KOREA OPEN R32 – Pan Am’s best start strong

Pan American badminton’s four top women won three big matches at the Korea Open, starting with Zhang Beiwen ousting 2017 winner P. V. Sindhu, followed by wins for 2 of […]

Pan American badminton’s four top women won three big matches at the , starting with Zhang Beiwen ousting 2017 winner P. V. Sindhu, followed by wins for 2 of Canada’s Pan Am Games gold medallists.

By Don Hearn, Badzine correspondent live in Incheon.  Photos: Yves Lacroix / Badmintonphoto (live)

A visibly ill Zhang Beiwen looked more relieved than ecstatic after chalking up her 4th career win over new World Champion Pusarla Venkata Sindhu.  Neither being the returning runner-up at the Korea Open nor even a big upset of an opener could make the USA shuttler feel better, but the week is not over yet.

Zhang got off to a terrible start in her match, scoring just 7 points in the first game.  She trailed throughout most of the second game as well put she pulled it off and finally pulled away late in the decider.

“I’m sick, I’m sick,” said Zhang.  “When I travelled from China, I got a skin infection and then my throat also.  I couldn’t even do anything for the last 3 days so I didn’t expect I could win today.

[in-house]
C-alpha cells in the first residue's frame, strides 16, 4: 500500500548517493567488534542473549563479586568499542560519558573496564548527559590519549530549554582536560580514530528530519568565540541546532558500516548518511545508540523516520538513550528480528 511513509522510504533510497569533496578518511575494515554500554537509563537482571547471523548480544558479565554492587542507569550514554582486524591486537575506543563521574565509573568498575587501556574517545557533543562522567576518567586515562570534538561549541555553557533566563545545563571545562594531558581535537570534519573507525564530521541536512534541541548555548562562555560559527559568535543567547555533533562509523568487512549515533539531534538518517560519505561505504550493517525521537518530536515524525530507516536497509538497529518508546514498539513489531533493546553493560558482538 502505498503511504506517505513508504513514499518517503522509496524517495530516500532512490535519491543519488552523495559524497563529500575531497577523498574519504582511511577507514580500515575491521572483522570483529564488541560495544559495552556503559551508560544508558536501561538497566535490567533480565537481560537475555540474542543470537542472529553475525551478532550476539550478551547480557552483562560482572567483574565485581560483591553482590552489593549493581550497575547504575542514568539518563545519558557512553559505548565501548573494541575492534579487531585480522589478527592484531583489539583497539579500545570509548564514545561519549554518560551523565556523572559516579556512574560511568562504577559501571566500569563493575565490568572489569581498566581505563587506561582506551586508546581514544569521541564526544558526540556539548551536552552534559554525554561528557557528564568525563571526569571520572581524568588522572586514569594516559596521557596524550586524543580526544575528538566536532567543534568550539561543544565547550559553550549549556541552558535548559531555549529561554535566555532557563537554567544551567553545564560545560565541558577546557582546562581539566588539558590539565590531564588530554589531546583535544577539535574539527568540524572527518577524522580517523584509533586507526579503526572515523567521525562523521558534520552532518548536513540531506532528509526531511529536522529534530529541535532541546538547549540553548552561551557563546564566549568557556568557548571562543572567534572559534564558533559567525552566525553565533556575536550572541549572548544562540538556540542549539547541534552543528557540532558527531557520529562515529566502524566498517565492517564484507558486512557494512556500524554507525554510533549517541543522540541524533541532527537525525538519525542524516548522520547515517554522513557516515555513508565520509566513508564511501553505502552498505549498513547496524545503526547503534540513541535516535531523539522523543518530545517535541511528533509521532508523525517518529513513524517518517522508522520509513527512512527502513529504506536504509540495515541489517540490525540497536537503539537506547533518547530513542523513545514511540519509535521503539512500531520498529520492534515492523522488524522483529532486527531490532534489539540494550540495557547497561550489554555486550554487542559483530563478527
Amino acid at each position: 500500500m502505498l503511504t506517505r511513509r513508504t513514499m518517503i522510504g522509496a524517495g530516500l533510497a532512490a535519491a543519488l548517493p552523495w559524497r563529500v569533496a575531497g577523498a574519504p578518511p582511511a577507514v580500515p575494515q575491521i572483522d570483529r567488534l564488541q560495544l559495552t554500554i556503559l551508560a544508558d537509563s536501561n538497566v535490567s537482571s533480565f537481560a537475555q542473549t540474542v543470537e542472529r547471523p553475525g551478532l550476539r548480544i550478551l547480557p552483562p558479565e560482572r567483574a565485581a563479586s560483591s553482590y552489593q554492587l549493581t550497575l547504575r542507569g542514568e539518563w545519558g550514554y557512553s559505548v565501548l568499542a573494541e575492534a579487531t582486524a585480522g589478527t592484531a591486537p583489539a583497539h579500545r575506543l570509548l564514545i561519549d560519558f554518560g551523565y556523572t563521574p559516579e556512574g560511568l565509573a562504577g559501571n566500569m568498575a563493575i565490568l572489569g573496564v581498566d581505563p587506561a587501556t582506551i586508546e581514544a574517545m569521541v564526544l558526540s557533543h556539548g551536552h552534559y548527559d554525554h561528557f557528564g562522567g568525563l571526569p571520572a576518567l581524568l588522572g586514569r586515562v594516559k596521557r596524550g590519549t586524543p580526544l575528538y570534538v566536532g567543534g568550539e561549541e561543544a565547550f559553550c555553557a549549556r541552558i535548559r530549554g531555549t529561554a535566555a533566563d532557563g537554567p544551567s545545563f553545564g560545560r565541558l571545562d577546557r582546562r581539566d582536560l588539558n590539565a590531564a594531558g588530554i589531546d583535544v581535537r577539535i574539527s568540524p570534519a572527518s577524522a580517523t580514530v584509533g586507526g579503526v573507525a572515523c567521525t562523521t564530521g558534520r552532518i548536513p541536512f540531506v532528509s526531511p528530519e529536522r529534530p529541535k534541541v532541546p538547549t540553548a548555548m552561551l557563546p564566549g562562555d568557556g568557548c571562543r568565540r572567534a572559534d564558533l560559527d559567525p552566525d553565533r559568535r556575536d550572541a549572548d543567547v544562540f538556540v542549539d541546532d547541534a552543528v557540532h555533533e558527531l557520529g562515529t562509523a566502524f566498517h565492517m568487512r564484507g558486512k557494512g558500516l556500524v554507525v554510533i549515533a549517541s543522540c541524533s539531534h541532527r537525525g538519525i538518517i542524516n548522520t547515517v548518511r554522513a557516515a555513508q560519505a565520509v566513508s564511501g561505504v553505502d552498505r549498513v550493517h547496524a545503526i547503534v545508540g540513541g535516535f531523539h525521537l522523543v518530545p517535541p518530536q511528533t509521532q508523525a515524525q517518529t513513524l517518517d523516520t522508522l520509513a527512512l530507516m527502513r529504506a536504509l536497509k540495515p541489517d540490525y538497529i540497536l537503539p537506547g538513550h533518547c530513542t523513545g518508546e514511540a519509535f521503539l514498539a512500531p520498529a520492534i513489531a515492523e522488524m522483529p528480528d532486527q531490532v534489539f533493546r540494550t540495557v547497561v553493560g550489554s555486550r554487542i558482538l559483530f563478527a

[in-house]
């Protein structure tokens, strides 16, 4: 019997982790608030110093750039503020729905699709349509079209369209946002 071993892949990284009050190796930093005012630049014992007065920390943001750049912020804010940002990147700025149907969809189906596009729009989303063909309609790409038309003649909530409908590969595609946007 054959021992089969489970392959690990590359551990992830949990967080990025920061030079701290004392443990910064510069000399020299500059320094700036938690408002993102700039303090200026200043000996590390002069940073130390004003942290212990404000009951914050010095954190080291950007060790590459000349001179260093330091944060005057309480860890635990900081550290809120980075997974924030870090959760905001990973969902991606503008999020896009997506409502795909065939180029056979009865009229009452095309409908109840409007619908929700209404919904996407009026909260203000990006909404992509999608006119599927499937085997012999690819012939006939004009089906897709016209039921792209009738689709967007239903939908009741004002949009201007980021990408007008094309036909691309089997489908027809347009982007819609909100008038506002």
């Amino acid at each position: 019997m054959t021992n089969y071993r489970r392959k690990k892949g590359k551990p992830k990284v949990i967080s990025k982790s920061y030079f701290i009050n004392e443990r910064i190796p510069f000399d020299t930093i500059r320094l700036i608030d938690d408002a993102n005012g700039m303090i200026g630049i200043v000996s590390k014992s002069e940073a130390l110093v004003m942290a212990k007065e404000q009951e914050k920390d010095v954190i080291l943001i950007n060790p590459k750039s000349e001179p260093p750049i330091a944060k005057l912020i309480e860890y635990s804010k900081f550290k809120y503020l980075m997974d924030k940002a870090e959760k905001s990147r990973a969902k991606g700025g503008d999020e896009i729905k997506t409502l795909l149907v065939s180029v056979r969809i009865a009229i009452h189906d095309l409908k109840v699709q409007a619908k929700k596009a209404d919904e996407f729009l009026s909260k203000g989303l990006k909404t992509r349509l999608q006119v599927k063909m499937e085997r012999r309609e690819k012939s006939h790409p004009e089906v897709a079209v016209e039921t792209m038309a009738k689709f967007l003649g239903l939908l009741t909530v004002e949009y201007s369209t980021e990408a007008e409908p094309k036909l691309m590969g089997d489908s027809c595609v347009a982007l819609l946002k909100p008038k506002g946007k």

“In the first game, I only got 7 points and then in the second, she was also leading by a lot [cough] and I didn’t think about winning or losing, just ‘okay, I’ll just enjoy how I play’ and then suddenly I got the chance to win.”

Asked if she thought things would get better, Zhang said, “I don’t know, I’ll just enjoy playing every game and not expect too much.  Also, my condition each day is something I just don’t know – like after today’s match – how I’m going to feel the next day.”

This is by no means the first time that Zhang Beiwen has gotten the better of Sindhu.  She beat the Indian star twice last year, including in the final of Sindhu’s home India Open.

Asked what aspects of her game might trouble the newly crowned World Champion, Zhang said, “My conditions might trouble her, like if I’m not rushing, because she is a really fast player.  She also has some weaknesses but I cannot say what they are,” she said smiling, “so if I’m not rushing, I think I can win.  Like today, even though my condition was not good, I was not rushing and I played pretty patiently.